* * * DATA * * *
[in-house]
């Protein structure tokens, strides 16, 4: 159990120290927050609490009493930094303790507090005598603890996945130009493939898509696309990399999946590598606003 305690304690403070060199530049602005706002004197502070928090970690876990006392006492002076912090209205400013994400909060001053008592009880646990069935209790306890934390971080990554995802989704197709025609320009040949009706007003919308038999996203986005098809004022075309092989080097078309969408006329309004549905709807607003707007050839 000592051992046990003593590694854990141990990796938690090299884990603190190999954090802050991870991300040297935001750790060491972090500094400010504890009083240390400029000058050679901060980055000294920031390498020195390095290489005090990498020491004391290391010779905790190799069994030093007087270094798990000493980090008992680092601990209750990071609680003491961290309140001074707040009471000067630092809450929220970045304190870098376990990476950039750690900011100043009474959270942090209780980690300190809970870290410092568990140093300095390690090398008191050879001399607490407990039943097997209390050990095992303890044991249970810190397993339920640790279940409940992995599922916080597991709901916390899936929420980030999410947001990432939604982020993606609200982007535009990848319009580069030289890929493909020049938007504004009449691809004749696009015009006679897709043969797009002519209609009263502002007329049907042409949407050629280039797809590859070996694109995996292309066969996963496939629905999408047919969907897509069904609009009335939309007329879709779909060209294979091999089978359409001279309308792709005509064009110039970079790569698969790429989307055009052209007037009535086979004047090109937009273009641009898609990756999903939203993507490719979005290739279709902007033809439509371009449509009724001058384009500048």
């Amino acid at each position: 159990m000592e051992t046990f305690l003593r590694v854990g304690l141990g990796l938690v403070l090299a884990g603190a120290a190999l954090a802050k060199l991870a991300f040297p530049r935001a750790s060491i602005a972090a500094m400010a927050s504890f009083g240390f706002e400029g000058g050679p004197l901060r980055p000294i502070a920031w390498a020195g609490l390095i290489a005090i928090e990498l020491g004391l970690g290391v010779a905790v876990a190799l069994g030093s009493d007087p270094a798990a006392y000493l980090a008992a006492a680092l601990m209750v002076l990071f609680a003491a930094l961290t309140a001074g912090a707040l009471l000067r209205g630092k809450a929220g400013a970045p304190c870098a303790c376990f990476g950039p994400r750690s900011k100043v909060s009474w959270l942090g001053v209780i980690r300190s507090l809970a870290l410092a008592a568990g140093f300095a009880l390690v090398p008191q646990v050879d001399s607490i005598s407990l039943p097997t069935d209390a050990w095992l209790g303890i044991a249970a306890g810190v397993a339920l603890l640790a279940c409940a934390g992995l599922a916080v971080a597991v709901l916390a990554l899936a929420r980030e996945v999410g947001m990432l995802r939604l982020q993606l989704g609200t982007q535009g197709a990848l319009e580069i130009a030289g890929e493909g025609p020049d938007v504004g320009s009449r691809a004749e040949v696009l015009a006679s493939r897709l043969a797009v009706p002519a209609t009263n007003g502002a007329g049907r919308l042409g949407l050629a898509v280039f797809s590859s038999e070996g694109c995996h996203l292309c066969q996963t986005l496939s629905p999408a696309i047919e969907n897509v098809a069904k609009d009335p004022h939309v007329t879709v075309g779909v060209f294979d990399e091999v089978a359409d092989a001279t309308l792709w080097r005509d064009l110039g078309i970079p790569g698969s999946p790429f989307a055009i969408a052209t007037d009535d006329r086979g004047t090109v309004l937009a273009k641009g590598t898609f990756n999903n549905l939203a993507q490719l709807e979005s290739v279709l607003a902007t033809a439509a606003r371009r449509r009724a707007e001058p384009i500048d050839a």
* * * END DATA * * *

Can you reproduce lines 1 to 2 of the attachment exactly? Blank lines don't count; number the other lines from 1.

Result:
[in-house]
């Protein structure tokens, strides 16, 4: 159990120290927050609490009493930094303790507090005598603890996945130009493939898509696309990399999946590598606003 305690304690403070060199530049602005706002004197502070928090970690876990006392006492002076912090209205400013994400909060001053008592009880646990069935209790306890934390971080990554995802989704197709025609320009040949009706007003919308038999996203986005098809004022075309092989080097078309969408006329309004549905709807607003707007050839 000592051992046990003593590694854990141990990796938690090299884990603190190999954090802050991870991300040297935001750790060491972090500094400010504890009083240390400029000058050679901060980055000294920031390498020195390095290489005090990498020491004391290391010779905790190799069994030093007087270094798990000493980090008992680092601990209750990071609680003491961290309140001074707040009471000067630092809450929220970045304190870098376990990476950039750690900011100043009474959270942090209780980690300190809970870290410092568990140093300095390690090398008191050879001399607490407990039943097997209390050990095992303890044991249970810190397993339920640790279940409940992995599922916080597991709901916390899936929420980030999410947001990432939604982020993606609200982007535009990848319009580069030289890929493909020049938007504004009449691809004749696009015009006679897709043969797009002519209609009263502002007329049907042409949407050629280039797809590859070996694109995996292309066969996963496939629905999408047919969907897509069904609009009335939309007329879709779909060209294979091999089978359409001279309308792709005509064009110039970079790569698969790429989307055009052209007037009535086979004047090109937009273009641009898609990756999903939203993507490719979005290739279709902007033809439509371009449509009724001058384009500048």